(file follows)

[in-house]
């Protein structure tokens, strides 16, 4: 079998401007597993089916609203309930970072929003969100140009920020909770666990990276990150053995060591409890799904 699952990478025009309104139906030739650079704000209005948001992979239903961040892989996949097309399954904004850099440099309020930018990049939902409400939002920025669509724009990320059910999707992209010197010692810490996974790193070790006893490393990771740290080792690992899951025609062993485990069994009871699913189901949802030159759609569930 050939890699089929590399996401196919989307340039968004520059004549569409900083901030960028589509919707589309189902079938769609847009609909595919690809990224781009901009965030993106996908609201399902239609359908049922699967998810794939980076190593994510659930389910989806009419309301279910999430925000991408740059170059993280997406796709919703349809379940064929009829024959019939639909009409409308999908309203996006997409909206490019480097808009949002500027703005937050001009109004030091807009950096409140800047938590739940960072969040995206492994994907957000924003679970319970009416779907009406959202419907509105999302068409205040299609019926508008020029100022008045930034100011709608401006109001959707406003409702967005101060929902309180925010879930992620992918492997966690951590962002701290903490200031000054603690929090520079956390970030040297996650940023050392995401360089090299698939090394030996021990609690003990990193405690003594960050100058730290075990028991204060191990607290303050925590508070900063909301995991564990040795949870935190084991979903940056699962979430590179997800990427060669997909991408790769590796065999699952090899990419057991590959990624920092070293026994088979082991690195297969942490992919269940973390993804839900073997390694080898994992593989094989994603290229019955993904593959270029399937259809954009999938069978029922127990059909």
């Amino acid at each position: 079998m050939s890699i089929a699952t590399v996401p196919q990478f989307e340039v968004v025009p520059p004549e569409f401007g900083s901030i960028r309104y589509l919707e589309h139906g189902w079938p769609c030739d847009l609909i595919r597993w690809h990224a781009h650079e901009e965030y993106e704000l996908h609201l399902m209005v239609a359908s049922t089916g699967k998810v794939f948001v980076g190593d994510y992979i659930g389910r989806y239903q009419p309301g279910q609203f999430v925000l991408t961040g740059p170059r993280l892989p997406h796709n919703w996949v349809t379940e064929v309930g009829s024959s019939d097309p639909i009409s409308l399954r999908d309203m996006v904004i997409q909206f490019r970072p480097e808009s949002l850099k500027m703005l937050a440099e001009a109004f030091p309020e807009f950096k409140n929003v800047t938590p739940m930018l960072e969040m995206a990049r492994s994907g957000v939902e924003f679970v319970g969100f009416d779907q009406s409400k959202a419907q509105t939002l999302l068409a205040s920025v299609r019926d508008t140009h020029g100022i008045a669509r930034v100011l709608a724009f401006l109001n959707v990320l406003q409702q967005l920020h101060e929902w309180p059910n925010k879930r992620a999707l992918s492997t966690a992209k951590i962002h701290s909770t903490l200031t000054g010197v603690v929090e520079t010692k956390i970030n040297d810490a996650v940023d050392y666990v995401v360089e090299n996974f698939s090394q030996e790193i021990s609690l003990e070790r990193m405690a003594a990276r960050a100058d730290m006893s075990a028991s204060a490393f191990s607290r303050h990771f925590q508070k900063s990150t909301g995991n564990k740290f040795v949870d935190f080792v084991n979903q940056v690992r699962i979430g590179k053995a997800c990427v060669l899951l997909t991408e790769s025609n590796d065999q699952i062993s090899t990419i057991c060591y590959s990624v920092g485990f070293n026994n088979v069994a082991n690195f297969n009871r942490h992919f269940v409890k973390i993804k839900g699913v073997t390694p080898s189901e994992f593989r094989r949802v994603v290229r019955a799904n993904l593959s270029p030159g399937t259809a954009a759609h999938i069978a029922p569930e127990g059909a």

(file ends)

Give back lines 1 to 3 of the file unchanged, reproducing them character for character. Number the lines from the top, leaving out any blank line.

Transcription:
[in-house]
């Protein structure tokens, strides 16, 4: 079998401007597993089916609203309930970072929003969100140009920020909770666990990276990150053995060591409890799904 699952990478025009309104139906030739650079704000209005948001992979239903961040892989996949097309399954904004850099440099309020930018990049939902409400939002920025669509724009990320059910999707992209010197010692810490996974790193070790006893490393990771740290080792690992899951025609062993485990069994009871699913189901949802030159759609569930 050939890699089929590399996401196919989307340039968004520059004549569409900083901030960028589509919707589309189902079938769609847009609909595919690809990224781009901009965030993106996908609201399902239609359908049922699967998810794939980076190593994510659930389910989806009419309301279910999430925000991408740059170059993280997406796709919703349809379940064929009829024959019939639909009409409308999908309203996006997409909206490019480097808009949002500027703005937050001009109004030091807009950096409140800047938590739940960072969040995206492994994907957000924003679970319970009416779907009406959202419907509105999302068409205040299609019926508008020029100022008045930034100011709608401006109001959707406003409702967005101060929902309180925010879930992620992918492997966690951590962002701290903490200031000054603690929090520079956390970030040297996650940023050392995401360089090299698939090394030996021990609690003990990193405690003594960050100058730290075990028991204060191990607290303050925590508070900063909301995991564990040795949870935190084991979903940056699962979430590179997800990427060669997909991408790769590796065999699952090899990419057991590959990624920092070293026994088979082991690195297969942490992919269940973390993804839900073997390694080898994992593989094989994603290229019955993904593959270029399937259809954009999938069978029922127990059909």
């Amino acid at each position: 079998m050939s890699i089929a699952t590399v996401p196919q990478f989307e340039v968004v025009p520059p004549e569409f401007g900083s901030i960028r309104y589509l919707e589309h139906g189902w079938p769609c030739d847009l609909i595919r597993w690809h990224a781009h650079e901009e965030y993106e704000l996908h609201l399902m209005v239609a359908s049922t089916g699967k998810v794939f948001v980076g190593d994510y992979i659930g389910r989806y239903q009419p309301g279910q609203f999430v925000l991408t961040g740059p170059r993280l892989p997406h796709n919703w996949v349809t379940e064929v309930g009829s024959s019939d097309p639909i009409s409308l399954r999908d309203m996006v904004i997409q909206f490019r970072p480097e808009s949002l850099k500027m703005l937050a440099e001009a109004f030091p309020e807009f950096k409140n929003v800047t938590p739940m930018l960072e969040m995206a990049r492994s994907g957000v939902e924003f679970v319970g969100f009416d779907q009406s409400k959202a419907q509105t939002l999302l068409a205040s920025v299609r019926d508008t140009h020029g100022i008045a669509r930034v100011l709608a724009f401006l109001n959707v990320l406003q409702q967005l920020h101060e929902w309180p059910n925010k879930r992620a999707l992918s492997t966690a992209k951590i962002h701290s909770t903490l200031t000054g010197v603690v929090e520079t010692k956390i970030n040297d810490a996650v940023d050392y666990v995401v360089e090299n996974f698939s090394q030996e790193i021990s609690l003990e070790r990193m405690a003594a990276r960050a100058d730290m006893s075990a028991s204060a490393f191990s607290r303050h990771f925590q508070k900063s990150t909301g995991n564990k740290f040795v949870d935190f080792v084991n979903q940056v690992r699962i979430g590179k053995a997800c990427v060669l899951l997909t991408e790769s025609n590796d065999q699952i062993s090899t990419i057991c060591y590959s990624v920092g485990f070293n026994n088979v069994a082991n690195f297969n009871r942490h992919f269940v409890k973390i993804k839900g699913v073997t390694p080898s189901e994992f593989r094989r949802v994603v290229r019955a799904n993904l593959s270029p030159g399937t259809a954009a759609h999938i069978a029922p569930e127990g059909a």